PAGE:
“Neither does he answer questions very often. In the manner of U.C.L.A. Coach John Wooden (my emphasis), whose players frequently needed postgraduate work in smiling, Thompson has sheltered his star from the public and press. “I’m not going to make Patrick talk to someone if he doesn’t want to,” Thompson says, “and usually he doesn’t want to.” Though just a few words from Ewing might lower the banners, Thompson wonders, “Should it be up to him? We’ve received letters from people trying to rationalize the abuse, to justify it. ‘He should get used to it,’ they say. ‘It comes with the territory.’ Do we want a young kid to get used to this?”
Given all that has occurred in the intervening years between athletes and an overzealous media, Thompson’s move was a master stroke. Georgetown players were subjected to a great many racial taunts and threats during their playing days. The same degree of animus was never part of the 1980′s experience at Louisville or Mississippi or Florida or even Indiana (great bastion of white supremacy that it is). Hardly. The greatest venom was reserved for those Blacks with a Black leader who put the national media and college referees in their place. John advocated for the success of his players on the court and off – and for that he was reviled for more than two decades.
It was precisely that ethos of tough love, which the media could recognize and adore in a vicious Bobby Knight, that they could not tolerate in Big John. At a time when Ronald Reagan mis-led the nation (October Surprise and all), Americans spoke clearly that they were fed up with the excesses of 1 decade of attempting statutory equality…they demanded a swift return to the previous 37 decades of legal white supremacy. Reagan did his best to oblige. Indeed, the emergence of the Georgetown Hoyas under John Thompson and Patrick Ewing was the Birth of a Nation – and it was just as ugly as when D.W. Griffith went to work a century ago. The Hoyas emergence on the national stage punctuated the contradictions before the American public in the arenas of leadership, excellence, integrity, and character. While the leaders in the White House were busy negotiating lives for guns and paving the foundation for major narco-trafficking between Colombia and the American West, these young Black men were attending a prestigious academic institution (putting it on the map for many – applications increased dramatically between 1982 and 1985), winning on the court, graduating, and largely going on to productive lives which were not contingent on NBA success. And for those who did aspire to play professionally, they’ve been some of the greatest players in the history of the game: Patrick Ewing, Allen Iverson, Dikembe Mutombo, and Alonzo Mourning. Mutombo and Mourning have distinguished themselves in other ways.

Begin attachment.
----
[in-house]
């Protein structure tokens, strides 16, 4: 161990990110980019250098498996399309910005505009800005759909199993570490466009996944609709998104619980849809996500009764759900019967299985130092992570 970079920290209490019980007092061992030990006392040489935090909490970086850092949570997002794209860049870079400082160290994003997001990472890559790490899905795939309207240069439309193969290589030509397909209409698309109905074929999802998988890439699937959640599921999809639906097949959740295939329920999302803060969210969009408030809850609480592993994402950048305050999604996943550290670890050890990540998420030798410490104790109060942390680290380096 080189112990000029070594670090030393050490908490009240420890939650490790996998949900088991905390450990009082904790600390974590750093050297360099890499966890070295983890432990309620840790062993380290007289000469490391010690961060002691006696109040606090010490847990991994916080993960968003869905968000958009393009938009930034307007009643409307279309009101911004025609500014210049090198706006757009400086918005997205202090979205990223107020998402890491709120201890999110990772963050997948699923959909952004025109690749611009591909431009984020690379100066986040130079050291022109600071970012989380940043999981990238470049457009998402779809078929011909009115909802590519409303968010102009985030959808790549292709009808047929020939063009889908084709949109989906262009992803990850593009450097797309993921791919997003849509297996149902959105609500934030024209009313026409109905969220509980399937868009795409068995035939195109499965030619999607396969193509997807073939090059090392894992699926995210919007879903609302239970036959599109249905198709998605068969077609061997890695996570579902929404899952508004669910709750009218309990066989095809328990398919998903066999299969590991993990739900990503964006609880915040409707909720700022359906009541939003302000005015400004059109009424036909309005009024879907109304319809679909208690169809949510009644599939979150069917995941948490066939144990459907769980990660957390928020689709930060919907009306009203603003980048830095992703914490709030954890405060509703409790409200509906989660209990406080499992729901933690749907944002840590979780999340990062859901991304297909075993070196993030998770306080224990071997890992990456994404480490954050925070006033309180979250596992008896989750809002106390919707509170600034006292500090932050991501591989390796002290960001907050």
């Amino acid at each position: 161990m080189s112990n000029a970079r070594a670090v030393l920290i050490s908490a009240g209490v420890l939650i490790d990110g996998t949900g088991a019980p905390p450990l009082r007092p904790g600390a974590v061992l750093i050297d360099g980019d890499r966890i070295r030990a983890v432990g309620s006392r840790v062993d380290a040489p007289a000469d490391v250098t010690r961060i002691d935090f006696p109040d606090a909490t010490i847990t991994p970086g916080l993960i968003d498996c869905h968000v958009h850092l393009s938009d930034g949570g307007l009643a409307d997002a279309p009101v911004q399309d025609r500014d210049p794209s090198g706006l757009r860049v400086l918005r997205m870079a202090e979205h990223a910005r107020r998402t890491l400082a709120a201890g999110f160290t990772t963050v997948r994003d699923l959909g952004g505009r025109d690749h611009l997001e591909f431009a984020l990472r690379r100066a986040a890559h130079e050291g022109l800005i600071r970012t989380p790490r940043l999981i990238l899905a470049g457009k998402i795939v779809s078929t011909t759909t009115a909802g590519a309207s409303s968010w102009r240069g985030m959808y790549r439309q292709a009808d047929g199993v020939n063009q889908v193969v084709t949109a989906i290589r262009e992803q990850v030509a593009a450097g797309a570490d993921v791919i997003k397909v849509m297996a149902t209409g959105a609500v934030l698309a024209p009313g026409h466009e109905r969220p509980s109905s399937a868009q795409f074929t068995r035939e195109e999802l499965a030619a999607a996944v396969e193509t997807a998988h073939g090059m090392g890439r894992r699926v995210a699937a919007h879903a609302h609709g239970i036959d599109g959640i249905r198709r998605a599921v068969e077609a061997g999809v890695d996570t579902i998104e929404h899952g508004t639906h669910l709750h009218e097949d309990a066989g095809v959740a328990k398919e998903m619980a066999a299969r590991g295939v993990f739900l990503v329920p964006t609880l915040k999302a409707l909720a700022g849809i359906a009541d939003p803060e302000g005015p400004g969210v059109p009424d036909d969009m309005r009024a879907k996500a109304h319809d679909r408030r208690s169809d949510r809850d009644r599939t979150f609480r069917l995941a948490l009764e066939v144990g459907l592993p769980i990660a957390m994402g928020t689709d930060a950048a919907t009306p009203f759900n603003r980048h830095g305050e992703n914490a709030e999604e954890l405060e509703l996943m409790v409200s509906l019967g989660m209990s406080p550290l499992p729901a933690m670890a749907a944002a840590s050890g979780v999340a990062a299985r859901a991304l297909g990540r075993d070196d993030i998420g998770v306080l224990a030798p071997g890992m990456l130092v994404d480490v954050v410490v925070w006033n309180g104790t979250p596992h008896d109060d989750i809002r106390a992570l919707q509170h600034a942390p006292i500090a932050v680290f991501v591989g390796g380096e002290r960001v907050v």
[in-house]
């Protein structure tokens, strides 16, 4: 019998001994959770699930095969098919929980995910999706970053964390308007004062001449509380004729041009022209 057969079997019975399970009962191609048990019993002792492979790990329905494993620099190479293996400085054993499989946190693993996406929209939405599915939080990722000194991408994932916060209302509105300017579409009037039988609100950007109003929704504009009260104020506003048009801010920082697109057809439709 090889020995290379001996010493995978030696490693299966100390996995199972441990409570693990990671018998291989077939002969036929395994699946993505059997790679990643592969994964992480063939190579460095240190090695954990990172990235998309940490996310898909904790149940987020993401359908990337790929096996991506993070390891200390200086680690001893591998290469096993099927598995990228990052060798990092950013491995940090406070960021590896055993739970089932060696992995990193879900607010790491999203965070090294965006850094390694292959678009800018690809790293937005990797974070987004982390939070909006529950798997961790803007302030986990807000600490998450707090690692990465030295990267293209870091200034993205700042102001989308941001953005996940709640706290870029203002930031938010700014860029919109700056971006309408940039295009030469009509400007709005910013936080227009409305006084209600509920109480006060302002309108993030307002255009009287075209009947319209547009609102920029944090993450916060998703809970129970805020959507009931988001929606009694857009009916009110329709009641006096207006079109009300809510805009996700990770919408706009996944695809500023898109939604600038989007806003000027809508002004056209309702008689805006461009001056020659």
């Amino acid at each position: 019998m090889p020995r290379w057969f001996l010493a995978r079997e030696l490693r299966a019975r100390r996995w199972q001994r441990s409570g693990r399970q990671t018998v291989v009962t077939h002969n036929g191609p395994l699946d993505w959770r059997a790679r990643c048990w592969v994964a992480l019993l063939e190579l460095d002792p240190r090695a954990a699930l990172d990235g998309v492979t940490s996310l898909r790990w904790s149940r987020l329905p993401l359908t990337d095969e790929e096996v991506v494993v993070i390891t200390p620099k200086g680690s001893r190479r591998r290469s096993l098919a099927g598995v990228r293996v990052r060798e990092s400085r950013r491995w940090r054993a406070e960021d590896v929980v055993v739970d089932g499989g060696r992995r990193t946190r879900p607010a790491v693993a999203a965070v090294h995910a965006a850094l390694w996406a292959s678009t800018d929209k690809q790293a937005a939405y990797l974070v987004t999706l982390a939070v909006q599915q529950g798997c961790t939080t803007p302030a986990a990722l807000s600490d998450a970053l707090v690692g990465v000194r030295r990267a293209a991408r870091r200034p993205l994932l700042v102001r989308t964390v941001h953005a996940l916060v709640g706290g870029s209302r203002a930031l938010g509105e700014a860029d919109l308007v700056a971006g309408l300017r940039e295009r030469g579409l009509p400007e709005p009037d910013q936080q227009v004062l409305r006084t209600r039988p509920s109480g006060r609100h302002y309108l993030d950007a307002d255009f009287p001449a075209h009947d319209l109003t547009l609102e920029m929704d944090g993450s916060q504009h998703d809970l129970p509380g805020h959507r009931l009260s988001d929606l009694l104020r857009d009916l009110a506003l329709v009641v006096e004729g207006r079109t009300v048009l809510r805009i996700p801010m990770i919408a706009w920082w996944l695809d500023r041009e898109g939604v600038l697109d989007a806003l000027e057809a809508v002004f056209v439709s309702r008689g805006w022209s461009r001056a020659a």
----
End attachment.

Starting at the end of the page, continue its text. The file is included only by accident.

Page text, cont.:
America and the media were wrong about the Hoyas and John Thompson. It’s too bad folks didn’t listen to the parents of young men who desperately wanted their children to be able to learn under Coach Thompson. They wanted what he learned and who he became (as a friend and understudy to Bill Russell; as an architect of successful programs; as a teacher; as a man with the capacity to captivate a crowd with his words as well as his patience) to rub off on their children…and to shape them as responsible men in the world. Thompson’s teams won the championship in 1984 over the Houston Cougars, but lost what were arguably the two most memorable games of the past 30 years – the 1982 final to North Carolina and the 1985 final to Villanova. The fact of the matter is that life is not about winning – it’s about preparing to win (and all that follows from winning), competing and being the best that you can be. The Hoyas always gave their best…they always competed…and they were always prepared to win.
And they reshaped the game in small and large ways. Georgetown’s tenacious pressing defense, while not the first iteration, may have been the best (UCLA in front of Jabbar and Walton share the top rung; kudos to Crum’s pressing big guards Gordon and Wagner; Vegas’ Amoeba ala Augmon and Nolan Richardson’s 40 Minutes of Hell. It provided a blueprint for Big East-bred competitors like Rick Pitino and Billy Donovan. Thompson’s teams created the free throw huddle to discuss strategy during “down time.” It must still be inconceivable to so many people that these “obviously ignorant Africans” could develop a tactical approach to this game that is still used today. It’s done in the NBA…it’s done in the NCAA…it’s done at AAU. In fact, it’s down right peculiar to see a team eschew the huddle after a defensive foul. It makes you wonder about their team chemistry. Patrick Ewing was the first player to don the T-shirt under this jersey. Players are still doing it. Last year’s third overall pick in the draft does it. The Hoyas style of play resulted in Big East officials adding a sixth foul to games. And there have been other contributions of more or less import, but the fact remains – the Hoyas were right on time.
I made the right decision in 1982.
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You’re currently reading “Birth of a Nation – NCAA Basketball and Hoya Paranoia,” an entry on Sirius Bark by Temple3
- July 6, 2007 / 12:10 pm
- Allen Iverson, Alonzo Mourning, Chris Mullin, College Basketball, Darrell Griffith, Denny Crum, Dikembe Mutombo, Georgetown Hoyas, Indiana Hoosiers, Isiah Thomas, James Worthy, John Thompson, Kiki Vandewheghe, Louisville Cardinals, NCAA Basketball, Patrick Ewing, Pearl Washington, Sam Perkins, UCLA, Walter Berry